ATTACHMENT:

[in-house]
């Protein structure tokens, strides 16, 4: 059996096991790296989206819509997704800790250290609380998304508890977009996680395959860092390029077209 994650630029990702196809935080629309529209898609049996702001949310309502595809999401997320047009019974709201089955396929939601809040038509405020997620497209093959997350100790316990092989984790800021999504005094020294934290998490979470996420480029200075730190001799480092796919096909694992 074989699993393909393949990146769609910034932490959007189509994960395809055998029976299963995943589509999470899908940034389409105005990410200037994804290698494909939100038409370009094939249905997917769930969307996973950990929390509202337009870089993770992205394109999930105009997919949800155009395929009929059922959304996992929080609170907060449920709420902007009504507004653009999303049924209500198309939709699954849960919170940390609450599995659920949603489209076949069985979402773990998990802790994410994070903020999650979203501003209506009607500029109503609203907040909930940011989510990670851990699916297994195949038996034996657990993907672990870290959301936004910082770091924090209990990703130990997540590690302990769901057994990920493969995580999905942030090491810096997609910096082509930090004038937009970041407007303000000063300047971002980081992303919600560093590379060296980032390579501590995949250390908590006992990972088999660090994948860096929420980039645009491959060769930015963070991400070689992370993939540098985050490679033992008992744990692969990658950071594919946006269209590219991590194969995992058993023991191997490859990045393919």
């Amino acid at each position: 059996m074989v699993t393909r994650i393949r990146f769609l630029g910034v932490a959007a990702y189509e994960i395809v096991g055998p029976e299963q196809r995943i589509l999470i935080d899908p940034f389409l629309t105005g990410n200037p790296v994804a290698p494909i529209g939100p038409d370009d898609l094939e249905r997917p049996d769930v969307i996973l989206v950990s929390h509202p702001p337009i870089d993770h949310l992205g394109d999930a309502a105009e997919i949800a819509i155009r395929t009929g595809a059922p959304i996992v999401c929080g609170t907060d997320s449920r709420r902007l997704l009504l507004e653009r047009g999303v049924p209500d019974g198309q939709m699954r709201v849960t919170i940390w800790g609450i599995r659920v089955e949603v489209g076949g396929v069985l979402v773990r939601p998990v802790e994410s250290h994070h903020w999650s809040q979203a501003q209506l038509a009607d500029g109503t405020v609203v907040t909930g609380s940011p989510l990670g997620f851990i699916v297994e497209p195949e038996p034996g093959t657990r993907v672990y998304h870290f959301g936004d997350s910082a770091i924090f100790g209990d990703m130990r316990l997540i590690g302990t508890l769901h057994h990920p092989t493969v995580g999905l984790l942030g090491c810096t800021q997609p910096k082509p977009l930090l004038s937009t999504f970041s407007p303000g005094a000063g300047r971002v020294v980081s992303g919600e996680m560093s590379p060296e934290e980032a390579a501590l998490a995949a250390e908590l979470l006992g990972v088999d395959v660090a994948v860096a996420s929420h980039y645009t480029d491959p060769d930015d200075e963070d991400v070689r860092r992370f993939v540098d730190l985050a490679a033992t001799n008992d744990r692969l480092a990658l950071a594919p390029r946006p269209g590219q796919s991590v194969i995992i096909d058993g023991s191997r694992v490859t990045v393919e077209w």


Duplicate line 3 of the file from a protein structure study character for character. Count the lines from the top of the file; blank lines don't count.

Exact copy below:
């Amino acid at each position: 059996m074989v699993t393909r994650i393949r990146f769609l630029g910034v932490a959007a990702y189509e994960i395809v096991g055998p029976e299963q196809r995943i589509l999470i935080d899908p940034f389409l629309t105005g990410n200037p790296v994804a290698p494909i529209g939100p038409d370009d898609l094939e249905r997917p049996d769930v969307i996973l989206v950990s929390h509202p702001p337009i870089d993770h949310l992205g394109d999930a309502a105009e997919i949800a819509i155009r395929t009929g595809a059922p959304i996992v999401c929080g609170t907060d997320s449920r709420r902007l997704l009504l507004e653009r047009g999303v049924p209500d019974g198309q939709m699954r709201v849960t919170i940390w800790g609450i599995r659920v089955e949603v489209g076949g396929v069985l979402v773990r939601p998990v802790e994410s250290h994070h903020w999650s809040q979203a501003q209506l038509a009607d500029g109503t405020v609203v907040t909930g609380s940011p989510l990670g997620f851990i699916v297994e497209p195949e038996p034996g093959t657990r993907v672990y998304h870290f959301g936004d997350s910082a770091i924090f100790g209990d990703m130990r316990l997540i590690g302990t508890l769901h057994h990920p092989t493969v995580g999905l984790l942030g090491c810096t800021q997609p910096k082509p977009l930090l004038s937009t999504f970041s407007p303000g005094a000063g300047r971002v020294v980081s992303g919600e996680m560093s590379p060296e934290e980032a390579a501590l998490a995949a250390e908590l979470l006992g990972v088999d395959v660090a994948v860096a996420s929420h980039y645009t480029d491959p060769d930015d200075e963070d991400v070689r860092r992370f993939v540098d730190l985050a490679a033992t001799n008992d744990r692969l480092a990658l950071a594919p390029r946006p269209g590219q796919s991590v194969i995992i096909d058993g023991s191997r694992v490859t990045v393919e077209w």